Singapore Airlines Resumes London-Australia Flights

Just two days before Christmas, the government of Singapore banned short-term visitors and transit passengers who had recently been in the UK. The decision, made effective at 11:59 Singapore Standard Time on Wednesday, December 23rd, left thousands of travelers stranded abroad, with limited options for getting home. Now, Singapore Airlines is reporting that it has received government approval to carry passengers from London Heathrow onwards to Sydney and Auckland via its Singapore Changi hub.

Singapore A350 Getty
Singapore Airlines has been mainly using its Airbus A350-900 aircraft for long-range operations. Photo: Getty Images

Government approval received

According to the Sydney Morning Herald, Singapore has lifted a ban on travelers transiting through Changi Airport from the UK. This comes just over a week after the government decided to block anyone from the UK due to a new coronavirus strain detected in the country.

Today, however, a Singapore Airlines spokesman confirmed that government approval to carry passengers has been obtained. The airline can now transport passengers from London’s Heathrow Airport onwards to Sydney and Auckland via Singapore Changi Airport – with special restrictions in place.

Singapore Airlines A350-900
Passengers connecting onwards must remain in the aircraft even when it is on the ground in Singapore. Photo: Transport Pixels via Wikimedia Commons 

Passengers to remain onboard

The approval to operate services such as London-Singapore-Sydney will come with special limitations, however. Indeed, passengers connecting through to Australia will have to remain in the aircraft while on the ground in Singapore. According to Kiwi publication Stuff, this rule applies to transits through to Auckland as well.

While forward-looking flight data is limited at this time, we can see this apply to a recent flight with the Singapore Airlines Airbus A350-900 registered 9V-SMU on December 31st with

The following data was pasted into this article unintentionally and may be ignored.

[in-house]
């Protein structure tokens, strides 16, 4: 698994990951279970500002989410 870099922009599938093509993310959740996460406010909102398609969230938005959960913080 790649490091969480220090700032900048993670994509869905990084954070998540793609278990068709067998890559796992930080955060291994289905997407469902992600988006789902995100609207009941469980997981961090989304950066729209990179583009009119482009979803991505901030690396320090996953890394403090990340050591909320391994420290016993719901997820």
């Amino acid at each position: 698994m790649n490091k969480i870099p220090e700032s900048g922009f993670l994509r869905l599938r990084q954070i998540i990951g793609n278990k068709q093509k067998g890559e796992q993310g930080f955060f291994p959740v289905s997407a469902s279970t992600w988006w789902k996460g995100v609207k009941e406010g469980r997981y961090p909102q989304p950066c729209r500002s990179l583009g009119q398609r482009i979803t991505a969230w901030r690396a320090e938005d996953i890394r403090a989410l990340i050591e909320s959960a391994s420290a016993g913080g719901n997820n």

• The aircraft departed London at 10:20 for Singapore as SQ317 and landed in Singapore at 06:26 local time (January 1st).
  • Following this 12 hour flight, passengers would have remained onboard the aircraft as it became SQ281 with service to Auckland.
  • The flight then departed about two and a half hours later, at 08:54, and landed in Auckland at 23:04 local time, for a 2nd-leg flight time of about 10 hours.
Singapore Airlines A350-900
Passengers traveling from the UK through to Australia and New Zealand would need to remain onboard the aircraft for roughly 24 hours. Photo: Vincenzo Pace |

“The health and safety of our staff and customers remain our utmost priority, and [Singapore Airlines] will continue to employ stringent health and safety measures on the ground and in the air to ensure the well-being of our passengers and crew,” -Singapore Airlines spokesperson via Sydney Morning Herald

Additionally, according, these operations appear to already be live. An A350, with registration 9V-SMM, has been flying into Singapore from London since December 27th.

This policy of staying in the aircraft would mean that passengers remain onboard for roughly 24 hours, which is quite the journey to be confined to an economy class seat, with a mask on at all times, no doubt. Unfortunately, given the unpredictable and unprecedented times we are in, passengers likely have little choice but to endure this extremely long journey to get home.

What do you think of this flight resumption with the condition that transit passengers remain on the aircraft? Let us know your thoughts in the comments.